BECAUSE OF THE RABBIT

A young girl learns about honesty, integrity, and friendship when she finds a lost rabbit and starts school for the first time.

Home-schooled by her mother, young Emma is very close to her parents and brother. She has beautiful memories of visiting her grandparents (now deceased) across the border in Quebec, where she learned about French-Canadian farming culture. Mémère taught her to bake, while Pépère told her stories about Monsieur Lapin, the rabbit, and all his woodland friends. But now Emma’s life is changing. Her older brother, Owen, was her constant companion until he started high school and built a social life all his own. Lonely and hoping to make a friend, Emma decides to quit home schooling and enter the fifth grade at Lakeview Elementary. The night before she embarks on her first class, she accompanies her game-warden father on a call, and they find a pet bunny stuck in a fence. Mischievous Lapi—named for Pépère’s stories—will offer both challenges and lessons to Emma as she navigates her new school and the politics of making friends with an unpopular boy. The beauty in Lord’s tale of finding home in a new community is the way Emma’s grandfather reaches her with his stories of magic even after he is gone, teaching her important lessons about following through on one’s promises. Emma and her family are white, their Franco-American heritage a rarity in children’s literature.

Delightful. (Fiction. 8-12)

Pub Date: March 26, 2019

ISBN: 978-0-545-91424-6

Page Count: 192

Publisher: Scholastic

Review Posted Online: Dec. 5, 2018

Kirkus Reviews Issue: Jan. 1, 2019

Did you like this book?

With Ivan’s movie out this year from Disney, expect great interest—it will be richly rewarded.

Our Verdict

  • Our Verdict
  • GET IT

  • New York Times Bestseller

  • IndieBound Bestseller

THE ONE AND ONLY BOB

Tiny, sassy Bob the dog, friend of The One and Only Ivan (2012), returns to tell his tale.

Wisecracking Bob, who is a little bit Chihuahua among other things, now lives with his girl, Julia, and her parents. Happily, her father works at Wildworld Zoological Park and Sanctuary, the zoo where Bob’s two best friends, Ivan the gorilla and Ruby the elephant, live, so Bob gets to visit and catch up with them regularly. Due to an early betrayal, Bob doesn’t trust humans (most humans are good only for their thumbs); he fears he’s going soft living with Julia, and he’s certain he is a Bad Dog—as in “not a good representative of my species.” On a visit to the zoo with a storm threatening, Bob accidentally falls into the gorilla enclosure just as a tornado strikes. So that’s what it’s like to fly. In the storm’s aftermath, Bob proves to everyone (and finally himself) that there is a big heart in that tiny chest…and a brave one too. With this companion, Applegate picks up where her Newbery Medal winner left off, and fans will be overjoyed to ride along in the head of lovable, self-deprecating Bob on his storm-tossed adventure. His wry doggy observations and attitude are pitch perfect (augmented by the canine glossary and Castelao’s picture dictionary of dog postures found in the frontmatter). Gorilla Ivan described Julia as having straight, black hair in the previous title, and Castelao's illustrations in that volume showed her as pale-skinned. (Finished art not available for review.)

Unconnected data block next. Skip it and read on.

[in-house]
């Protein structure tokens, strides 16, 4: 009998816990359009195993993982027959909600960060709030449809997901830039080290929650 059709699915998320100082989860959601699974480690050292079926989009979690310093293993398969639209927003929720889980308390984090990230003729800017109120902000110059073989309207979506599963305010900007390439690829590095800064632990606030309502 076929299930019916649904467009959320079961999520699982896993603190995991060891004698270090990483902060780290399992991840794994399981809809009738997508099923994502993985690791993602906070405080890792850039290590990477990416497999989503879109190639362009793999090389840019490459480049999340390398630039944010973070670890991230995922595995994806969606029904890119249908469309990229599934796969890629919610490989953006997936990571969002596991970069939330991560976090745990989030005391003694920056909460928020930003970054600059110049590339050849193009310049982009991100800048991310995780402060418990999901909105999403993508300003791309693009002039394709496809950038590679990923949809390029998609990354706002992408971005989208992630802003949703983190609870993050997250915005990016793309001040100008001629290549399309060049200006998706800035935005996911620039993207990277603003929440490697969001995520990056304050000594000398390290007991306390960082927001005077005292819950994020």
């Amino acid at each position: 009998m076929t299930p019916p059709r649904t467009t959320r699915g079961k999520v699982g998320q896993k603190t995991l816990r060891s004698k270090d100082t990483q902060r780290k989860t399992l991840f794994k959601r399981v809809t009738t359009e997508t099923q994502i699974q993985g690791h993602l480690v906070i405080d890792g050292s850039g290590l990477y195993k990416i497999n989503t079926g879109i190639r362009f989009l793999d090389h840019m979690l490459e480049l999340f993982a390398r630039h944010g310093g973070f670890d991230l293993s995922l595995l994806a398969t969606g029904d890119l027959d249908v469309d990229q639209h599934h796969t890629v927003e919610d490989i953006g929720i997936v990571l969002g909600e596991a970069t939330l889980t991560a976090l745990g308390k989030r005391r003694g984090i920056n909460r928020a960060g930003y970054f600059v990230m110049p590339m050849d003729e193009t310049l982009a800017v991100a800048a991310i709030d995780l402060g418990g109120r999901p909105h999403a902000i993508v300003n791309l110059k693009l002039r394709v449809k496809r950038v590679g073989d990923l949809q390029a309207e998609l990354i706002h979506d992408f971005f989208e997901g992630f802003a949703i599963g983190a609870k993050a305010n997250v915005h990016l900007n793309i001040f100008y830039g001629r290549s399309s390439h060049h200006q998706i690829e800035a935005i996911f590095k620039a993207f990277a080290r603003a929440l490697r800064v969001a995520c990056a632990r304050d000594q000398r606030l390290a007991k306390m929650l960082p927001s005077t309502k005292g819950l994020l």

With Ivan’s movie out this year from Disney, expect great interest—it will be richly rewarded. (afterword) (Fiction. 8-12)

Pub Date: May 5, 2020

ISBN: 978-0-06-299131-7

Page Count: 352

Publisher: Harper/HarperCollins

Review Posted Online: March 25, 2020

Kirkus Reviews Issue: April 15, 2020

Did you like this book?

For every dreaming girl (and boy) with a pencil in hand (or keyboard) and a story to share. (Memoir/poetry. 8-12)

Our Verdict

  • Our Verdict
  • GET IT

Google Rating

  • google rating
  • google rating
  • google rating
  • google rating
  • google rating
  • Kirkus Reviews'
    Best Books Of 2014

  • New York Times Bestseller

  • Newbery Honor Book

  • National Book Award Winner

  • Coretta Scott King Book Award Winner

BROWN GIRL DREAMING

A multiaward–winning author recalls her childhood and the joy of becoming a writer.

Writing in free verse, Woodson starts with her 1963 birth in Ohio during the civil rights movement, when America is “a country caught / / between Black and White.” But while evoking names such as Malcolm, Martin, James, Rosa and Ruby, her story is also one of family: her father’s people in Ohio and her mother’s people in South Carolina. Moving south to live with her maternal grandmother, she is in a world of sweet peas and collards, getting her hair straightened and avoiding segregated stores with her grandmother. As the writer inside slowly grows, she listens to family stories and fills her days and evenings as a Jehovah’s Witness, activities that continue after a move to Brooklyn to reunite with her mother. The gift of a composition notebook, the experience of reading John Steptoe’s Stevie and Langston Hughes’ poetry, and seeing letters turn into words and words into thoughts all reinforce her conviction that “[W]ords are my brilliance.” Woodson cherishes her memories and shares them with a graceful lyricism; her lovingly wrought vignettes of country and city streets will linger long after the page is turned.

For every dreaming girl (and boy) with a pencil in hand (or keyboard) and a story to share. (Memoir/poetry. 8-12)

Pub Date: Aug. 28, 2014

ISBN: 978-0-399-25251-8

Page Count: 336

Publisher: Nancy Paulsen Books

Review Posted Online: June 25, 2014

Kirkus Reviews Issue: July 15, 2014

Did you like this book?

more